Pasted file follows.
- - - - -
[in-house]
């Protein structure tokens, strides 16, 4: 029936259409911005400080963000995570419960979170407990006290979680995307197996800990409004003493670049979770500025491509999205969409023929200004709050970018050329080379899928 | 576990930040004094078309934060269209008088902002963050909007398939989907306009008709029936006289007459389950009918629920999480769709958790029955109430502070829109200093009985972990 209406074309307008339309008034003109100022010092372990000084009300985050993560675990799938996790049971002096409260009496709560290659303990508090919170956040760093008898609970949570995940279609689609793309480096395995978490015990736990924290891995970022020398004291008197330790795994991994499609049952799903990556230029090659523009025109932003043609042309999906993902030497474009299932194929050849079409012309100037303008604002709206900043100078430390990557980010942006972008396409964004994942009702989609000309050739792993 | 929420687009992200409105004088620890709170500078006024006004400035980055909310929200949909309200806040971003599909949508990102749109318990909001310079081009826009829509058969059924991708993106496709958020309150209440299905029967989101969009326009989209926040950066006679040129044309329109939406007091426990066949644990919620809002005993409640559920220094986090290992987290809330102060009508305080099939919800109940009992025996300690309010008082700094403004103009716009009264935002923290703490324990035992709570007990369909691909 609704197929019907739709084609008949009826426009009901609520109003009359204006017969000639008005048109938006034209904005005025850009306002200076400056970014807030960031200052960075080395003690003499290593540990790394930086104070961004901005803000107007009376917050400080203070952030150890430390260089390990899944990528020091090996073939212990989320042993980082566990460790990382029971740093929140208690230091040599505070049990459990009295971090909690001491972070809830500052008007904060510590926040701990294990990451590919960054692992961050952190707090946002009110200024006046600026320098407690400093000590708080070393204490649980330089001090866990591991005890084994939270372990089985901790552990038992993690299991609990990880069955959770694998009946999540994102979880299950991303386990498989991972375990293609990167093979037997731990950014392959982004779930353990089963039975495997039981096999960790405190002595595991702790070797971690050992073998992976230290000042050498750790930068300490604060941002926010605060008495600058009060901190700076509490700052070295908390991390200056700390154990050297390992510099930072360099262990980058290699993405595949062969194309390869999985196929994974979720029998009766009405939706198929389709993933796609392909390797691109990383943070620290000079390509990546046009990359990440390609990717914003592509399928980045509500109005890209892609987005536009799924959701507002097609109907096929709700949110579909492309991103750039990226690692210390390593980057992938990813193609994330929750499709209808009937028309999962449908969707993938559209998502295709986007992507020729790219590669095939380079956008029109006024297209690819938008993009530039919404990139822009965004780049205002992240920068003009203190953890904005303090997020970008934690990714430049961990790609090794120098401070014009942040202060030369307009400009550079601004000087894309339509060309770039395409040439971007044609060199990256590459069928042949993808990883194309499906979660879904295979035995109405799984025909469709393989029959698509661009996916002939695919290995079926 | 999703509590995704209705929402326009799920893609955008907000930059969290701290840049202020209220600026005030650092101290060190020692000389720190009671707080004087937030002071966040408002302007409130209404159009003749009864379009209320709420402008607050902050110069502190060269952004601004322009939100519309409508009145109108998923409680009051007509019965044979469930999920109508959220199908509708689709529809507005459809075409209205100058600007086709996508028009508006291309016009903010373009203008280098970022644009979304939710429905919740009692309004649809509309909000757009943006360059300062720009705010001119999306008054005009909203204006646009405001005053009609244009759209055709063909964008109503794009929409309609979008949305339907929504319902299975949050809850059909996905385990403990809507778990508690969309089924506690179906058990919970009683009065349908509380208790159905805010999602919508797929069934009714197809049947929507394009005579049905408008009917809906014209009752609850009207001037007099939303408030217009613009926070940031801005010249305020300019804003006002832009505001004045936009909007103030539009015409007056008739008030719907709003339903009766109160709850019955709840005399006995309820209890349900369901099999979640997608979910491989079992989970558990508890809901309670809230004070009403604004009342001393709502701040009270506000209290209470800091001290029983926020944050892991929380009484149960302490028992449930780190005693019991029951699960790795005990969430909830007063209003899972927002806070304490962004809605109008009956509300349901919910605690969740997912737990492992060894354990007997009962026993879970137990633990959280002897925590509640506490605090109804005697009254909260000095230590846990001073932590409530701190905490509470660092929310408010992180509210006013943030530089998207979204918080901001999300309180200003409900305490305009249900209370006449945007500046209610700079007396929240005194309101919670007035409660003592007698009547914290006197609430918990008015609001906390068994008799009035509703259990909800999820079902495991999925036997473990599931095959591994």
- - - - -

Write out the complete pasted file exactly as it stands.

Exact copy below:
[in-house]
């Protein structure tokens, strides 16, 4: 029936259409911005400080963000995570419960979170407990006290979680995307197996800990409004003493670049979770500025491509999205969409023929200004709050970018050329080379899928 | 576990930040004094078309934060269209008088902002963050909007398939989907306009008709029936006289007459389950009918629920999480769709958790029955109430502070829109200093009985972990 209406074309307008339309008034003109100022010092372990000084009300985050993560675990799938996790049971002096409260009496709560290659303990508090919170956040760093008898609970949570995940279609689609793309480096395995978490015990736990924290891995970022020398004291008197330790795994991994499609049952799903990556230029090659523009025109932003043609042309999906993902030497474009299932194929050849079409012309100037303008604002709206900043100078430390990557980010942006972008396409964004994942009702989609000309050739792993 | 929420687009992200409105004088620890709170500078006024006004400035980055909310929200949909309200806040971003599909949508990102749109318990909001310079081009826009829509058969059924991708993106496709958020309150209440299905029967989101969009326009989209926040950066006679040129044309329109939406007091426990066949644990919620809002005993409640559920220094986090290992987290809330102060009508305080099939919800109940009992025996300690309010008082700094403004103009716009009264935002923290703490324990035992709570007990369909691909 609704197929019907739709084609008949009826426009009901609520109003009359204006017969000639008005048109938006034209904005005025850009306002200076400056970014807030960031200052960075080395003690003499290593540990790394930086104070961004901005803000107007009376917050400080203070952030150890430390260089390990899944990528020091090996073939212990989320042993980082566990460790990382029971740093929140208690230091040599505070049990459990009295971090909690001491972070809830500052008007904060510590926040701990294990990451590919960054692992961050952190707090946002009110200024006046600026320098407690400093000590708080070393204490649980330089001090866990591991005890084994939270372990089985901790552990038992993690299991609990990880069955959770694998009946999540994102979880299950991303386990498989991972375990293609990167093979037997731990950014392959982004779930353990089963039975495997039981096999960790405190002595595991702790070797971690050992073998992976230290000042050498750790930068300490604060941002926010605060008495600058009060901190700076509490700052070295908390991390200056700390154990050297390992510099930072360099262990980058290699993405595949062969194309390869999985196929994974979720029998009766009405939706198929389709993933796609392909390797691109990383943070620290000079390509990546046009990359990440390609990717914003592509399928980045509500109005890209892609987005536009799924959701507002097609109907096929709700949110579909492309991103750039990226690692210390390593980057992938990813193609994330929750499709209808009937028309999962449908969707993938559209998502295709986007992507020729790219590669095939380079956008029109006024297209690819938008993009530039919404990139822009965004780049205002992240920068003009203190953890904005303090997020970008934690990714430049961990790609090794120098401070014009942040202060030369307009400009550079601004000087894309339509060309770039395409040439971007044609060199990256590459069928042949993808990883194309499906979660879904295979035995109405799984025909469709393989029959698509661009996916002939695919290995079926 | 999703509590995704209705929402326009799920893609955008907000930059969290701290840049202020209220600026005030650092101290060190020692000389720190009671707080004087937030002071966040408002302007409130209404159009003749009864379009209320709420402008607050902050110069502190060269952004601004322009939100519309409508009145109108998923409680009051007509019965044979469930999920109508959220199908509708689709529809507005459809075409209205100058600007086709996508028009508006291309016009903010373009203008280098970022644009979304939710429905919740009692309004649809509309909000757009943006360059300062720009705010001119999306008054005009909203204006646009405001005053009609244009759209055709063909964008109503794009929409309609979008949305339907929504319902299975949050809850059909996905385990403990809507778990508690969309089924506690179906058990919970009683009065349908509380208790159905805010999602919508797929069934009714197809049947929507394009005579049905408008009917809906014209009752609850009207001037007099939303408030217009613009926070940031801005010249305020300019804003006002832009505001004045936009909007103030539009015409007056008739008030719907709003339903009766109160709850019955709840005399006995309820209890349900369901099999979640997608979910491989079992989970558990508890809901309670809230004070009403604004009342001393709502701040009270506000209290209470800091001290029983926020944050892991929380009484149960302490028992449930780190005693019991029951699960790795005990969430909830007063209003899972927002806070304490962004809605109008009956509300349901919910605690969740997912737990492992060894354990007997009962026993879970137990633990959280002897925590509640506490605090109804005697009254909260000095230590846990001073932590409530701190905490509470660092929310408010992180509210006013943030530089998207979204918080901001999300309180200003409900305490305009249900209370006449945007500046209610700079007396929240005194309101919670007035409660003592007698009547914290006197609430918990008015609001906390068994008799009035509703259990909800999820079902495991999925036997473990599931095959591994």